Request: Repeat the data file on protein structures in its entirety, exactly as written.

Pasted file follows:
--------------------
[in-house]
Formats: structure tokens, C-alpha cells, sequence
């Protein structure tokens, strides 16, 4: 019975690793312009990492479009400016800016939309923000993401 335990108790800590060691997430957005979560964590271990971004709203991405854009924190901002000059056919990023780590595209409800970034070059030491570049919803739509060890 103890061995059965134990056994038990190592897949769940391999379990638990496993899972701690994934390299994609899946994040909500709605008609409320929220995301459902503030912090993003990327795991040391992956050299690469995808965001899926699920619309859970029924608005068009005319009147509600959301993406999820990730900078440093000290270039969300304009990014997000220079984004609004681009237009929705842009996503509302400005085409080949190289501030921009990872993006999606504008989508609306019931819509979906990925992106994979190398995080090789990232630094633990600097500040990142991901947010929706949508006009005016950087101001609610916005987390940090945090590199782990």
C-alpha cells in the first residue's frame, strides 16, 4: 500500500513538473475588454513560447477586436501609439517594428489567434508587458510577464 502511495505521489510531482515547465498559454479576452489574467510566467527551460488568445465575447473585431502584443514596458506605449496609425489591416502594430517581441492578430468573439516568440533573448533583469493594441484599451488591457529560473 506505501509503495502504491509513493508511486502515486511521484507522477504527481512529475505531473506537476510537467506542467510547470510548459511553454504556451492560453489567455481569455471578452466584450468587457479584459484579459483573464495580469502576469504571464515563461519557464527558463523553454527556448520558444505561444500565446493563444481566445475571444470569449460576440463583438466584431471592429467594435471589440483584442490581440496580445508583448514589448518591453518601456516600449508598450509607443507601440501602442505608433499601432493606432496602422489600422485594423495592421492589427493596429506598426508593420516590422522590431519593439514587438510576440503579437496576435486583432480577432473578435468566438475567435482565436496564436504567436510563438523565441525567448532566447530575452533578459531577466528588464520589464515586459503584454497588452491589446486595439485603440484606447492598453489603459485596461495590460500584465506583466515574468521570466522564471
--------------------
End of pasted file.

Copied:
[in-house]
Formats: structure tokens, C-alpha cells, sequence
């Protein structure tokens, strides 16, 4: 019975690793312009990492479009400016800016939309923000993401 335990108790800590060691997430957005979560964590271990971004709203991405854009924190901002000059056919990023780590595209409800970034070059030491570049919803739509060890 103890061995059965134990056994038990190592897949769940391999379990638990496993899972701690994934390299994609899946994040909500709605008609409320929220995301459902503030912090993003990327795991040391992956050299690469995808965001899926699920619309859970029924608005068009005319009147509600959301993406999820990730900078440093000290270039969300304009990014997000220079984004609004681009237009929705842009996503509302400005085409080949190289501030921009990872993006999606504008989508609306019931819509979906990925992106994979190398995080090789990232630094633990600097500040990142991901947010929706949508006009005016950087101001609610916005987390940090945090590199782990």
C-alpha cells in the first residue's frame, strides 16, 4: 500500500513538473475588454513560447477586436501609439517594428489567434508587458510577464 502511495505521489510531482515547465498559454479576452489574467510566467527551460488568445465575447473585431502584443514596458506605449496609425489591416502594430517581441492578430468573439516568440533573448533583469493594441484599451488591457529560473 506505501509503495502504491509513493508511486502515486511521484507522477504527481512529475505531473506537476510537467506542467510547470510548459511553454504556451492560453489567455481569455471578452466584450468587457479584459484579459483573464495580469502576469504571464515563461519557464527558463523553454527556448520558444505561444500565446493563444481566445475571444470569449460576440463583438466584431471592429467594435471589440483584442490581440496580445508583448514589448518591453518601456516600449508598450509607443507601440501602442505608433499601432493606432496602422489600422485594423495592421492589427493596429506598426508593420516590422522590431519593439514587438510576440503579437496576435486583432480577432473578435468566438475567435482565436496564436504567436510563438523565441525567448532566447530575452533578459531577466528588464520589464515586459503584454497588452491589446486595439485603440484606447492598453489603459485596461495590460500584465506583466515574468521570466522564471